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Sundance Short Film Winners - clues to *next" year's Oscar list?

by Nathaniel R

Sheila Vand at SundanceWe hope you've been enjoying our coverage of Sundance this year. Our two men on the ground (Murtada and Abe) have already reviewed 10 films. Sundance wraps up next Sunday, February 3rd but we've already got our first bit of award news. A three person jury comprised of Iranian-American actress Sheila Vand (We the Animals, A Girl Walks Home Alone at Night), Obie award-winning playwright/filmmaker Young Jean Lee, and filmmaker Carter Smith (who won at Sundance 12 years ago for his gay short Bugcrush), have picked the winning shorts of the festival. Six of the seven films honored were by people of color, five were from women, and two from filmmakers who identify as LGBTQ. (Yes, Sundance has made huge diversity efforts these past few years... and they've put their money where their mouth is, both in their film selections and in press badges, even subsidizing minority journalists to combat the inequities in entertainment journalism).

Sundance is an Oscar-qualifying festival which means you might hear about a few of these shorts next year about this time if they're very lucky...

HOW DO SHORTS QUALIFYING FOR OSCAR, YOU ASK? Usually around 100 films (give or take 40 in either director, haha) end up qualifying for each shorts category at the Oscars and to qualify you either have to have a 7 day theatrical release (extremely rare for shorts), or you have to win gold, silver or bronze at the Student Academy Awards (a lot of shorts emerge from filmmaking schools each year), OR you have to win one of 158 qualifying awards at various Academy-approved festivals. We've underlined the awards below which are "Oscar qualifying" because these films are now (presumably) in the mix for next year's longlist with Oscar...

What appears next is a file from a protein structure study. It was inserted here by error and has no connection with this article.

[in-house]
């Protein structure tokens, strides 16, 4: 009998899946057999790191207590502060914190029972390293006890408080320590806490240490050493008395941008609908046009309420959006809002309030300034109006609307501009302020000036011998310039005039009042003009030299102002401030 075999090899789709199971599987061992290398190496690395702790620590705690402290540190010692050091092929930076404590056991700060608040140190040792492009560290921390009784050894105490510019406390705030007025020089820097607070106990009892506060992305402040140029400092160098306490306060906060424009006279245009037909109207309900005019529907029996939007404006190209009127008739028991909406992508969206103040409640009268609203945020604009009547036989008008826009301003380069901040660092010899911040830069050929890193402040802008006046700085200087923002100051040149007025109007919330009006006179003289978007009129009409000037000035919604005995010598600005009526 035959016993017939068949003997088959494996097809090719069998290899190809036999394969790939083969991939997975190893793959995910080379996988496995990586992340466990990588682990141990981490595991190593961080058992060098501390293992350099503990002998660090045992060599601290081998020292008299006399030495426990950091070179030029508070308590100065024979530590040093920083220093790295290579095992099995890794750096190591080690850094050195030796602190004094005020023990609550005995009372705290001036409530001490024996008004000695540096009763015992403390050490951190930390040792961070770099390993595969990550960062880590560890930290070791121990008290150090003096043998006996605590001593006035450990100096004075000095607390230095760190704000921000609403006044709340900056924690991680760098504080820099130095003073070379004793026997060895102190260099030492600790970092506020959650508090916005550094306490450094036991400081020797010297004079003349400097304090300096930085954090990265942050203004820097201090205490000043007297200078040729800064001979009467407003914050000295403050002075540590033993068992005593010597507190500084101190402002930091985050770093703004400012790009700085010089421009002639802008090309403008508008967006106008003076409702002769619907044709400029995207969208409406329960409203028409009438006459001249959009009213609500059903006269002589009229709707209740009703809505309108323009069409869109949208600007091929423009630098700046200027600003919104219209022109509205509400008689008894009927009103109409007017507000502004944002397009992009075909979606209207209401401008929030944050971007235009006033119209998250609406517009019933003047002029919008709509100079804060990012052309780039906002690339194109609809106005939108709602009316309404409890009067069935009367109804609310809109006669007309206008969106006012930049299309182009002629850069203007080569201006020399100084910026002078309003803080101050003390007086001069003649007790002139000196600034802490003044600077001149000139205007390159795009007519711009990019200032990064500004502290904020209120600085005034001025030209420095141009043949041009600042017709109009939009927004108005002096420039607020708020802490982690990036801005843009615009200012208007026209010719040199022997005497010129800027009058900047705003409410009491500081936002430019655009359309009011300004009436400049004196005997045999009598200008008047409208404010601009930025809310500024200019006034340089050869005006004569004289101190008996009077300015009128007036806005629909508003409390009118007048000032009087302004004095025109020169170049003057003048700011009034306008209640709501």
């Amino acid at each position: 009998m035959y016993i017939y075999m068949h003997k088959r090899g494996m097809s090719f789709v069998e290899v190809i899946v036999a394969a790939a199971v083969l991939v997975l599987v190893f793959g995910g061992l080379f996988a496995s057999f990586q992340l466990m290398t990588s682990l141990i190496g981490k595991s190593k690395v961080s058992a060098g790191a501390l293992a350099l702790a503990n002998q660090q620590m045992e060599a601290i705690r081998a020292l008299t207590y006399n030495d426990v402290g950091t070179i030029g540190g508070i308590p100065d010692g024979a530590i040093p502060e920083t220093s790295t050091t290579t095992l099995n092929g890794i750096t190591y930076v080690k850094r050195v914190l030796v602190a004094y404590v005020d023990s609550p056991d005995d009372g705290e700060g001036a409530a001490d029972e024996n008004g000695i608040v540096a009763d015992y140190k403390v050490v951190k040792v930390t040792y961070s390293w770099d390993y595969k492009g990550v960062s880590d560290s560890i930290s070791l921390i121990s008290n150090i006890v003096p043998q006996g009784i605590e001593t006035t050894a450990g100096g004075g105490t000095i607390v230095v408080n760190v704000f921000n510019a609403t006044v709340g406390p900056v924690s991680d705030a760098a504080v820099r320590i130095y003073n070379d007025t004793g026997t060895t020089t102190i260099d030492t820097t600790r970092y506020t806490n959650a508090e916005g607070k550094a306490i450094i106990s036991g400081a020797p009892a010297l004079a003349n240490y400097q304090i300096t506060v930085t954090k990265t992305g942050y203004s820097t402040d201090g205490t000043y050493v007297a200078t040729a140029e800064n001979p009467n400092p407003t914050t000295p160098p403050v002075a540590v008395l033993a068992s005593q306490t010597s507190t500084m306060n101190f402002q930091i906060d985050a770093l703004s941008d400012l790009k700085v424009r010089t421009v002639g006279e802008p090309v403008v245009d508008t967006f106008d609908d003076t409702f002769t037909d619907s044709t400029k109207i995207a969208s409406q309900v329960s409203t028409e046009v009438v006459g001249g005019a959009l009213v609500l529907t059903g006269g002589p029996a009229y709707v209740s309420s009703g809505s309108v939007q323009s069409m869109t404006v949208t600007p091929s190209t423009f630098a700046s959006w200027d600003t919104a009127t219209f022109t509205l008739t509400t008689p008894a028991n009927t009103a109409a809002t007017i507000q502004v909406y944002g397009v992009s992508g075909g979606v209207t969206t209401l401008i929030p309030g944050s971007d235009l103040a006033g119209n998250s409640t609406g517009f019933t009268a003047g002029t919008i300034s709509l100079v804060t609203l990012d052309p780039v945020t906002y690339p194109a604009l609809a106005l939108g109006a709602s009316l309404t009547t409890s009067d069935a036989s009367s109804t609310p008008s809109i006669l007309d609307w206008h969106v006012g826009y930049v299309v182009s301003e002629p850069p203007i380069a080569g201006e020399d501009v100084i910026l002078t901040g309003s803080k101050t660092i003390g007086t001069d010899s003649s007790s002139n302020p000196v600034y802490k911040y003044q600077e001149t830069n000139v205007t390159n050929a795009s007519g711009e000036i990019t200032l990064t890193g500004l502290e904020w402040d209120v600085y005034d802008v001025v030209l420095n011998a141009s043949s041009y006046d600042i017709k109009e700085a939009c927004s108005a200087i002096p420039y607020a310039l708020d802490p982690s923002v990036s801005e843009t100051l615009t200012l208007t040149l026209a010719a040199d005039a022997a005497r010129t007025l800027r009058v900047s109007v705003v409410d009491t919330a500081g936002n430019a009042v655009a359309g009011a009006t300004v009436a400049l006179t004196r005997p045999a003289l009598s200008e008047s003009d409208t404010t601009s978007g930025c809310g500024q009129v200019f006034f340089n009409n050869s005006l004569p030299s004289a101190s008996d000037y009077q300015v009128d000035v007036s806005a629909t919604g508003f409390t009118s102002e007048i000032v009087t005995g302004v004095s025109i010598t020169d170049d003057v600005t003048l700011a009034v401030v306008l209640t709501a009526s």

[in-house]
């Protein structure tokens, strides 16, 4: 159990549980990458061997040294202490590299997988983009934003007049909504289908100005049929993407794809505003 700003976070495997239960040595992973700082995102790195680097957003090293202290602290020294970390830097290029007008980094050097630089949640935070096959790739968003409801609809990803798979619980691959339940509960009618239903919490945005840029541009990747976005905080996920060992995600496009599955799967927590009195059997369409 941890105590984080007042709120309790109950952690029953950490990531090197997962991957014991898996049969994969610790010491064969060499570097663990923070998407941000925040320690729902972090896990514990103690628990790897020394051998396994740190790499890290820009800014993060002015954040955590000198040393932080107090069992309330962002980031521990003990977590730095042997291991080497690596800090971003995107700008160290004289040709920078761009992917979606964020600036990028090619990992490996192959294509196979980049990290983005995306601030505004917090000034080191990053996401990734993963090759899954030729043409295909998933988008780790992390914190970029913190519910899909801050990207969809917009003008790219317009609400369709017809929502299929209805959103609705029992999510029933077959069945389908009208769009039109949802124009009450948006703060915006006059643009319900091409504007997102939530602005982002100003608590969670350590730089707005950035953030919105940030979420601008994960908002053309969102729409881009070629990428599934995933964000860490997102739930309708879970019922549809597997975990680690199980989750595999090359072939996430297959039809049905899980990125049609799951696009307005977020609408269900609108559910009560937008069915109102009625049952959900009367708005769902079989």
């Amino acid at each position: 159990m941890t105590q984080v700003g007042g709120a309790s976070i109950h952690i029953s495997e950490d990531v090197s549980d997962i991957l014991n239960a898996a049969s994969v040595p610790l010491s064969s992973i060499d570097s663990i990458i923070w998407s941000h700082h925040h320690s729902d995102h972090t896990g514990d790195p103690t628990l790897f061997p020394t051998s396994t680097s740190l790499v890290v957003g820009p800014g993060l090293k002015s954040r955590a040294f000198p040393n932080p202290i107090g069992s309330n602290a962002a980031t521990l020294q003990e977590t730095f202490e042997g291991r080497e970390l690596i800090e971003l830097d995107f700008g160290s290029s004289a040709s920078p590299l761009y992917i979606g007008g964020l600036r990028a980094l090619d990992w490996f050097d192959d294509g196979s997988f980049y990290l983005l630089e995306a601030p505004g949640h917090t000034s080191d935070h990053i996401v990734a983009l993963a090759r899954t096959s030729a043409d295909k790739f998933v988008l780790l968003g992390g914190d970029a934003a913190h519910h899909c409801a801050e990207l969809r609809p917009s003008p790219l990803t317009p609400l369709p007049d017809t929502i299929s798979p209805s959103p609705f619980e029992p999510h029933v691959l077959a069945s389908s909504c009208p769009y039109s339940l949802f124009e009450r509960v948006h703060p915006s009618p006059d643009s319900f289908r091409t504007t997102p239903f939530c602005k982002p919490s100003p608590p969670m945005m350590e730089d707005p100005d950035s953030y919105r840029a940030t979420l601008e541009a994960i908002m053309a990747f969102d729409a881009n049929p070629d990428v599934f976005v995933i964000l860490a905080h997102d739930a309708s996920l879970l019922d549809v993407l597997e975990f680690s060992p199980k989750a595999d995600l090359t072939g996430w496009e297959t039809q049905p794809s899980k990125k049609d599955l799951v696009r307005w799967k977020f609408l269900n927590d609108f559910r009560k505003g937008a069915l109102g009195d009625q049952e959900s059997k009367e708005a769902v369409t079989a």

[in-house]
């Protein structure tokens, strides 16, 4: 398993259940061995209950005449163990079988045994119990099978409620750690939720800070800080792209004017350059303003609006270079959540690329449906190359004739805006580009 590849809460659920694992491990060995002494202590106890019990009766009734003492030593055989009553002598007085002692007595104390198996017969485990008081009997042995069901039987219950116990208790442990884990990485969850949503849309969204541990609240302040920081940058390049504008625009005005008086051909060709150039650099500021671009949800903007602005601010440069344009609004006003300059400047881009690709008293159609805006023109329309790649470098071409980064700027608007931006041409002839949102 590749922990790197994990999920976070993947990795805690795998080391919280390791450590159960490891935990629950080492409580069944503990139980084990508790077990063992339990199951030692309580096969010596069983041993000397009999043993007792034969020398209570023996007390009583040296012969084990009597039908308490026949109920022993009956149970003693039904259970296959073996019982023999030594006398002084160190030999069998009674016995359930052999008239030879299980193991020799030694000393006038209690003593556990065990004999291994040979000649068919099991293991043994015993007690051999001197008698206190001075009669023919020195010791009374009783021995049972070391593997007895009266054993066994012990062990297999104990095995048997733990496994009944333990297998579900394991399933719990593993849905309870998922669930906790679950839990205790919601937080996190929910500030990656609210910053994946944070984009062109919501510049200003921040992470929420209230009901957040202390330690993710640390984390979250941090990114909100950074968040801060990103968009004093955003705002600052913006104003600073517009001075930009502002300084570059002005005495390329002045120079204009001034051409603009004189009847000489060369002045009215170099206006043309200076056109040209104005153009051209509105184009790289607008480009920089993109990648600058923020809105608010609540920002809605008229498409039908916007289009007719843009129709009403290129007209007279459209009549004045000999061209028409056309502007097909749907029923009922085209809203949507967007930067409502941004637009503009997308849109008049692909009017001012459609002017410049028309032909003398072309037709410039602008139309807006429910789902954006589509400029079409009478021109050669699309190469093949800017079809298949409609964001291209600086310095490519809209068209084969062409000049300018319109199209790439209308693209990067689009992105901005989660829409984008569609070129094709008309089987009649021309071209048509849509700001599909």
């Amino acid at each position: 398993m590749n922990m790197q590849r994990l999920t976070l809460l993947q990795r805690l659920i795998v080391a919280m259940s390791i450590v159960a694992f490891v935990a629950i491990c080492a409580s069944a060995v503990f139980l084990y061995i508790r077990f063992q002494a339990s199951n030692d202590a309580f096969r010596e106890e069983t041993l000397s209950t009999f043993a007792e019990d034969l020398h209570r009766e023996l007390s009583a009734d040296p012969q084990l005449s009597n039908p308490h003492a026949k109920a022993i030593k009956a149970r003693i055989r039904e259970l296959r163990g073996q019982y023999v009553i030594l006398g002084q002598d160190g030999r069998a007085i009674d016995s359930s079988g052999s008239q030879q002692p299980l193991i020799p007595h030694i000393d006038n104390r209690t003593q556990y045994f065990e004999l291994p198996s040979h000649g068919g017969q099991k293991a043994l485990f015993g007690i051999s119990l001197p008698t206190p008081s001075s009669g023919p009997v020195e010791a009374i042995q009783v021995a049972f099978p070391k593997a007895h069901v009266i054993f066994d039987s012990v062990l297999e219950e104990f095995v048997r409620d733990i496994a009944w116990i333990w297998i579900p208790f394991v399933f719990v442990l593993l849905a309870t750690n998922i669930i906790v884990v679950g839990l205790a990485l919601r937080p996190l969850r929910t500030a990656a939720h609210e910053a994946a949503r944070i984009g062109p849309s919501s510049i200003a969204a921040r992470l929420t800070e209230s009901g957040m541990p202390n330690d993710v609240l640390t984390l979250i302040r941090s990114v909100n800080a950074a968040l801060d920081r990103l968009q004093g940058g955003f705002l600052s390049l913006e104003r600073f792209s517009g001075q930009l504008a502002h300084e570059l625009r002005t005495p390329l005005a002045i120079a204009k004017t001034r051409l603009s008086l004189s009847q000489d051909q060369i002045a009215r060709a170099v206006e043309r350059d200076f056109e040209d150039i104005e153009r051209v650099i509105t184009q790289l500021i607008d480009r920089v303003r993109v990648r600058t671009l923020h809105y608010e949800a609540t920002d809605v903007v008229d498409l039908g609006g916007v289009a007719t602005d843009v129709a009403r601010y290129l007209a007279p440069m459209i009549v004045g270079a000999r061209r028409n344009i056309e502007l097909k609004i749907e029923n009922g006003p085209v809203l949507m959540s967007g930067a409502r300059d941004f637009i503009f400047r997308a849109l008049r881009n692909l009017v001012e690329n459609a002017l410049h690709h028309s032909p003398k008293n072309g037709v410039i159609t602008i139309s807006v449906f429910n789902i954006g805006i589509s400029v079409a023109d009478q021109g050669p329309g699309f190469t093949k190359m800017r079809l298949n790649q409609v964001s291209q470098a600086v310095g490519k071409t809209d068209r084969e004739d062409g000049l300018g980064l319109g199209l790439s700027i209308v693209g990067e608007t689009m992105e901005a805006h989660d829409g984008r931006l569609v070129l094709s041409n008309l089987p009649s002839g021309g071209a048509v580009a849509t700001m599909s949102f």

Here are the seven winners from the press release:

Aziza (Syria/Lebanon) 13 minutes

Short Film Grand Jury Prize: Aziza (Director: Soudade Kaadan, Screenwriters: Soudade Kaadan, May Hayek) A dynamic take on the life of Syrian refugees, told through black comedy.

Note: Recent winners of this prize to go on to future glories were World of Tomorrow (2015 Oscar nominee) and Whiplash (2013... which became an Oscar winning feature in 2015) and Short Term 12 (2009... which became an award-winning feature in 2013)

Green (USA) 12 minutes

Short Film Jury Award: U.S. FictionGreen (Director: Suzanne Andrews Correa, Screenwriters: Suzanne Andrews Correa, Mustafa Kaymak)
Green, an undocumented Turkish pedicab driver, unwittingly draws police attention, endangering his brother, his community, and himself.

Note: Recent winner of this prize to go on to further glory was SMILF (2015... which became the Showtime series)

Dunya's Day (Saudi Arabia/USA) 14 minutes

Short Film Jury Award: International FictionDunya's Day (Director and screenwriter: Raed Alsemari)
Abandoned by her domestic help, Dunya fights to throw the perfect graduation soirée.

Note: Recent winner of this prize to go on to future awards glory was Maman's (2016 César Award)

Reneepoptosis (Japan/USA) 10 minutes

Short Film Jury Award: AnimationReneepoptosis (Director and screenwriter: Renee Zhan)
Three Renees go on a quest to find God, who is also Renee. As they traverse the mountains and valleys of Renee, they discover all the great joys, sorrows, and mysteries of being Renee. 

Note: Recent winner of this prize to go on to future awards glory was Edmond (2015 BAFTA winner)

Ghosts of Sugar Land. (USA) 21 minutes

Short Film Jury Award: Non-fictionGhosts of Sugar Land (Director: Bassam Tariq)